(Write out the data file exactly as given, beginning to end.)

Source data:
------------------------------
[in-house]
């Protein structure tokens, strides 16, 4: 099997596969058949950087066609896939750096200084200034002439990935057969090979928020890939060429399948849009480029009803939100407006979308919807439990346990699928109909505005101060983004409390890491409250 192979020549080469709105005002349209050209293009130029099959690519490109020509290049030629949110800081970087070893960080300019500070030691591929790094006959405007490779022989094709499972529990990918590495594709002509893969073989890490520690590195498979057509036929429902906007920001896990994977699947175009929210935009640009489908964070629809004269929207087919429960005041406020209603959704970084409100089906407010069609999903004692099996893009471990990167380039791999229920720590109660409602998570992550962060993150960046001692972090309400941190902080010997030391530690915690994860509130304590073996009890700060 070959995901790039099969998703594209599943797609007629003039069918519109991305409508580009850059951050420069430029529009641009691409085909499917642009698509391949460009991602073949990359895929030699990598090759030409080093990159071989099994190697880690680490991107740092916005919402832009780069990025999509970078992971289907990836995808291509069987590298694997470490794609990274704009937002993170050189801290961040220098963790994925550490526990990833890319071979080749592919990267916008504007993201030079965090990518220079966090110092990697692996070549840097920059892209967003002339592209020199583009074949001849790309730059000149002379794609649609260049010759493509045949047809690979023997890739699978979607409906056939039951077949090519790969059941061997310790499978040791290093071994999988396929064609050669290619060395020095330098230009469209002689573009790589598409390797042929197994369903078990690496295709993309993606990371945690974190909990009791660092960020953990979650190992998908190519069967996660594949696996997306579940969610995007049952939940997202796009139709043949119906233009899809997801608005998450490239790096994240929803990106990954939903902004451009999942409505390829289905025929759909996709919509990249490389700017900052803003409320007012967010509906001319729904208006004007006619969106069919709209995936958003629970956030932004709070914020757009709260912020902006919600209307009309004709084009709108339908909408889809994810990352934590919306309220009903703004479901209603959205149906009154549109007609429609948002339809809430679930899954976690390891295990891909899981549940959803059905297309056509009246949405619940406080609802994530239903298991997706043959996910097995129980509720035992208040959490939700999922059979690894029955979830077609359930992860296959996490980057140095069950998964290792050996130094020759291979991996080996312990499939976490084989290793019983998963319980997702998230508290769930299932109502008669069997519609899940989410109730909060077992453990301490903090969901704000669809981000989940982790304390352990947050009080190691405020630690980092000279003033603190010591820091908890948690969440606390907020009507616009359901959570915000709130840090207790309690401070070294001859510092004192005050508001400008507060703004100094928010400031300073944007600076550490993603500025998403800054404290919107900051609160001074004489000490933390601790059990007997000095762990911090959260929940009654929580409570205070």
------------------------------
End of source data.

[in-house]
């Protein structure tokens, strides 16, 4: 099997596969058949950087066609896939750096200084200034002439990935057969090979928020890939060429399948849009480029009803939100407006979308919807439990346990699928109909505005101060983004409390890491409250 192979020549080469709105005002349209050209293009130029099959690519490109020509290049030629949110800081970087070893960080300019500070030691591929790094006959405007490779022989094709499972529990990918590495594709002509893969073989890490520690590195498979057509036929429902906007920001896990994977699947175009929210935009640009489908964070629809004269929207087919429960005041406020209603959704970084409100089906407010069609999903004692099996893009471990990167380039791999229920720590109660409602998570992550962060993150960046001692972090309400941190902080010997030391530690915690994860509130304590073996009890700060 070959995901790039099969998703594209599943797609007629003039069918519109991305409508580009850059951050420069430029529009641009691409085909499917642009698509391949460009991602073949990359895929030699990598090759030409080093990159071989099994190697880690680490991107740092916005919402832009780069990025999509970078992971289907990836995808291509069987590298694997470490794609990274704009937002993170050189801290961040220098963790994925550490526990990833890319071979080749592919990267916008504007993201030079965090990518220079966090110092990697692996070549840097920059892209967003002339592209020199583009074949001849790309730059000149002379794609649609260049010759493509045949047809690979023997890739699978979607409906056939039951077949090519790969059941061997310790499978040791290093071994999988396929064609050669290619060395020095330098230009469209002689573009790589598409390797042929197994369903078990690496295709993309993606990371945690974190909990009791660092960020953990979650190992998908190519069967996660594949696996997306579940969610995007049952939940997202796009139709043949119906233009899809997801608005998450490239790096994240929803990106990954939903902004451009999942409505390829289905025929759909996709919509990249490389700017900052803003409320007012967010509906001319729904208006004007006619969106069919709209995936958003629970956030932004709070914020757009709260912020902006919600209307009309004709084009709108339908909408889809994810990352934590919306309220009903703004479901209603959205149906009154549109007609429609948002339809809430679930899954976690390891295990891909899981549940959803059905297309056509009246949405619940406080609802994530239903298991997706043959996910097995129980509720035992208040959490939700999922059979690894029955979830077609359930992860296959996490980057140095069950998964290792050996130094020759291979991996080996312990499939976490084989290793019983998963319980997702998230508290769930299932109502008669069997519609899940989410109730909060077992453990301490903090969901704000669809981000989940982790304390352990947050009080190691405020630690980092000279003033603190010591820091908890948690969440606390907020009507616009359901959570915000709130840090207790309690401070070294001859510092004192005050508001400008507060703004100094928010400031300073944007600076550490993603500025998403800054404290919107900051609160001074004489000490933390601790059990007997000095762990911090959260929940009654929580409570205070």